The Downtown Women’s Center in L.A. Gives Homeless & Traumatized Women a Safe Space to Heal

Women's Dating

The Downtown Women’s Center in L.A. Gives Homeless & Traumatized Women a Safe Space to Heal

Amber Brooks Amber Brooks • 3/21/17

The Short Version: In the heart of Los Angeles, the Downtown Women’s Center is a beacon of hope to many women facing an abusive relationship or financial disaster. The center’s compassionate care offers homeless women many helpful resources when times are bad. The Downtown Women’s Center endeavors to end homelessness in L.A. by catering to the needs of women in poverty with services that include housing solutions, skill-building workshops, and accessible health care. Over 5,000 volunteers donate their time to support the community and give women the opportunity to better their lives. Since 1978, the center’s advocacy work has raised awareness about the hardship faced by women fleeing violence in their homes and having to start over from scratch. No matter what your circumstances, the Downtown Women’s Center welcomes you with open arms and lets you know you don’t have to face your problems alone. (Photo credit: Erica Hsu, www.ericakhsu.com).

Jill Halverson was an outreach worker in Los Angeles when she was introduced to Rosa Arzola, a homeless woman living in a parking lot in downtown Skid Row. The two women struck up a friendship, sharing coffee and laughs every week, and Jill was amazed that such a kind, resourceful, and intelligent woman had been forced into such poor circumstances.

This was 1975 when a lack of institutional support for mental illness meant many men and women, like Rosa, ended up on the street with no one looking out for them.

Determined to help, Jill used the money from her own down payment fund to rent a storefront where she offered hot meals, clean clothes, and free showers to women living in poverty. This safe space became the Day Center of the Downtown Women’s Center, a nonprofit organization founded by Jill to serve women like her friend Rosa.

Photo of Rosa Arzola, a homeless woman, and Jill Halverson, Founder of the Downtown Women's Center

Jill Halverson’s friendship with a homeless woman, named Rosa Arzola, inspired her to found the Downtown Women’s Center in Los Angeles.

Founded in 1978, the Downtown Women’s Center opened its doors and hearts to homeless women in Skid Row. A passionate staff of social workers provides housing, job training, health care, and other resources to support people who’ve fallen on hard times.

To this day, the DWC is the only organization in Los Angeles that caters services to single women living in extreme poverty. Such women are often victims of domestic or sexual abuse and in need of compassion and respect.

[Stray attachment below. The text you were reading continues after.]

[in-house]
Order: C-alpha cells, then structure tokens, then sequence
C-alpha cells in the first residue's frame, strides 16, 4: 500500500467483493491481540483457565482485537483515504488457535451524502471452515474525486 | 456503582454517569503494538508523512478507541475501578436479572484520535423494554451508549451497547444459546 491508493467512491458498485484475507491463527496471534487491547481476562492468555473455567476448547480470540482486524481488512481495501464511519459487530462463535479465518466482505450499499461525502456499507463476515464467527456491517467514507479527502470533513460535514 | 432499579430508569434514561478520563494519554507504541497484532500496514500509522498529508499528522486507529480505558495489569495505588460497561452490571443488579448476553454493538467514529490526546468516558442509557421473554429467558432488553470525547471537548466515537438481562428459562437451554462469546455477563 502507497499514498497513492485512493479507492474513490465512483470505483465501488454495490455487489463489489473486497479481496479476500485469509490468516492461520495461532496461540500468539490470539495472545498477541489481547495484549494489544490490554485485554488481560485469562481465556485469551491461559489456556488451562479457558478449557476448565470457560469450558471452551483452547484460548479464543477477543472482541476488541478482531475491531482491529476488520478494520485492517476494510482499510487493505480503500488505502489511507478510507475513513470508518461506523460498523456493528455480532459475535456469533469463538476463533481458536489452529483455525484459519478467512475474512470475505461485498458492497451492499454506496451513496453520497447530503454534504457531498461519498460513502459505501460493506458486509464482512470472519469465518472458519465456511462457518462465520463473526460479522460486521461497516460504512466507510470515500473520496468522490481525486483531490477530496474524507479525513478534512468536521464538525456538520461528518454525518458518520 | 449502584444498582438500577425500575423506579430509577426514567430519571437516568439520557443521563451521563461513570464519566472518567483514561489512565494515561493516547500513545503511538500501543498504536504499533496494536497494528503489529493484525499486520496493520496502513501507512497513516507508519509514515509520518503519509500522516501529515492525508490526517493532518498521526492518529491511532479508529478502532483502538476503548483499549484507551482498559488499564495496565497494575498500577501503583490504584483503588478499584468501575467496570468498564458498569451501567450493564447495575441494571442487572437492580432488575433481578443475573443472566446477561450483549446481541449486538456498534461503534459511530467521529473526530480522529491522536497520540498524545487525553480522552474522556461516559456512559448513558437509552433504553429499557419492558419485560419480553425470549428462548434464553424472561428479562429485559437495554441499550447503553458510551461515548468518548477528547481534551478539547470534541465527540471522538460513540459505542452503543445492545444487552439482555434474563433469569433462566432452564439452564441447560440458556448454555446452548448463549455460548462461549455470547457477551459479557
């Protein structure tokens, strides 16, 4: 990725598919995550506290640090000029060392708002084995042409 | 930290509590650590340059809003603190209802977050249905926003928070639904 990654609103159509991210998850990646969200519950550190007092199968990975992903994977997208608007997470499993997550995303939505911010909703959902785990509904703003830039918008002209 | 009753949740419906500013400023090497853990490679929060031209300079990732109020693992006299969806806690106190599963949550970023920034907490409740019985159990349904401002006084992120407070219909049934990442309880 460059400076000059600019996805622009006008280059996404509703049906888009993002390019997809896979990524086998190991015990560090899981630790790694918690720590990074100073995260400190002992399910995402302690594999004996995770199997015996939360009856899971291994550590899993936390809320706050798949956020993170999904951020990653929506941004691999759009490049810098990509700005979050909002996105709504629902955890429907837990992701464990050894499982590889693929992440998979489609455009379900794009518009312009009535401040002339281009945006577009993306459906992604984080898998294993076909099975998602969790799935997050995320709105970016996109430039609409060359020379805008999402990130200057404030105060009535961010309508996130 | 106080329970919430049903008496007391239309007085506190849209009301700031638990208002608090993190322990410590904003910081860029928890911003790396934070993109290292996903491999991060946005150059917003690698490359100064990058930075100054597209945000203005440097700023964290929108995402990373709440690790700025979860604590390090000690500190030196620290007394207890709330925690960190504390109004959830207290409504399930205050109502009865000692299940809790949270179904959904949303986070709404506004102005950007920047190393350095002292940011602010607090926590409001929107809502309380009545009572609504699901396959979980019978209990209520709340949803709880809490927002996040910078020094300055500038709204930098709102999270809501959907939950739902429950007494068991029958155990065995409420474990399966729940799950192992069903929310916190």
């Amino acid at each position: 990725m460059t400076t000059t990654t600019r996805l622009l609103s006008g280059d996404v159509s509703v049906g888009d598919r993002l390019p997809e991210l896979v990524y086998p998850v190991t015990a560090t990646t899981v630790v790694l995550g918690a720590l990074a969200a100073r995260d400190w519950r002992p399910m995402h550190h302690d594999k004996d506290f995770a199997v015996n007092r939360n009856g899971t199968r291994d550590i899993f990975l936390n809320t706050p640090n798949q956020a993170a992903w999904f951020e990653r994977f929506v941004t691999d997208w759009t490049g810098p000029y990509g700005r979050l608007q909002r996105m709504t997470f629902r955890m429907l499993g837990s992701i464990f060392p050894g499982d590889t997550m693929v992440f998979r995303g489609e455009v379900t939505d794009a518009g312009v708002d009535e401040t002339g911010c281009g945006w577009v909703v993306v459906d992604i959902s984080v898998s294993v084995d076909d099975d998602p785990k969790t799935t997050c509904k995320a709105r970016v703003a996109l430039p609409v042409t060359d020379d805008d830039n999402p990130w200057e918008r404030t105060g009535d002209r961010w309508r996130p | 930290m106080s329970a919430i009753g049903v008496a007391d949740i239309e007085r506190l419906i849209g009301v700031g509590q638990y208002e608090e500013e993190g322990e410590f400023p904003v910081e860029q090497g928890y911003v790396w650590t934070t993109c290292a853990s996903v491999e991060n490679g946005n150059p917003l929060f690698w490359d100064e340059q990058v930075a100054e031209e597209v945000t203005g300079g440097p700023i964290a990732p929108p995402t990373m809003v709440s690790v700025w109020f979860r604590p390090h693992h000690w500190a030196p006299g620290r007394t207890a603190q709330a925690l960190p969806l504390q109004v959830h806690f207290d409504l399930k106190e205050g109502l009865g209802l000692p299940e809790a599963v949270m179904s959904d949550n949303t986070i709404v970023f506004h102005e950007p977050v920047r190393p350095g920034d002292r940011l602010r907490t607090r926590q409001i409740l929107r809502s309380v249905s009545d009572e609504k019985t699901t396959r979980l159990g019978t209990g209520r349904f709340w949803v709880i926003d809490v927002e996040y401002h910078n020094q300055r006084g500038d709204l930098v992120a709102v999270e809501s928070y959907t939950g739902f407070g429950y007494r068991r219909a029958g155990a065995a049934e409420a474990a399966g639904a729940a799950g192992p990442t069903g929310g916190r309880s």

“Women who are homeless tend to feel ignored or like they don’t have a voice,” Rachel Kassenbrock, PR and Policy Coordinator for the DWC, told us. “Coming here, they feel that they matter and they’re not invisible. At the Downtown Women’s Center, women can access the treatment they need in a safe environment.”

Compassionate Services: Over 5,000 Volunteers Lend a Hand

The Downtown Women’s Center is geared toward supporting homeless women in Los Angeles. From hot meals to hot showers, the center’s compassionate services help women who find themselves in desperate straits.

“Rarely do you see services geared toward homeless adult women,” Rachel told us. “Our center is safe for women to come and safely access the resources they need.”

The center relies on the community to fund and support their many services. You can sign up as a DWC volunteer and join a worthy cause helping single mothers, veterans, retirees, and other women with nowhere else to turn. Each year, more than 5,000 volunteers donate approximately 25,000 hours of services to feed, house, clothe, and rehabilitate the homeless. Their solemn mission is to end homelessness for good through their social work.

Screenshot of the Downtown Women's Center homepage

The Downtown Women’s Center champions homeless women with caring and steadfast advocacy.

Each year, the Downtown Women’s Center helps an estimated 4,000 women recover their health and confidence by relying on a respectful support system. Women suffering from unemployment, partner violence, mental illness, and other personal crises often find a friend in this caring center.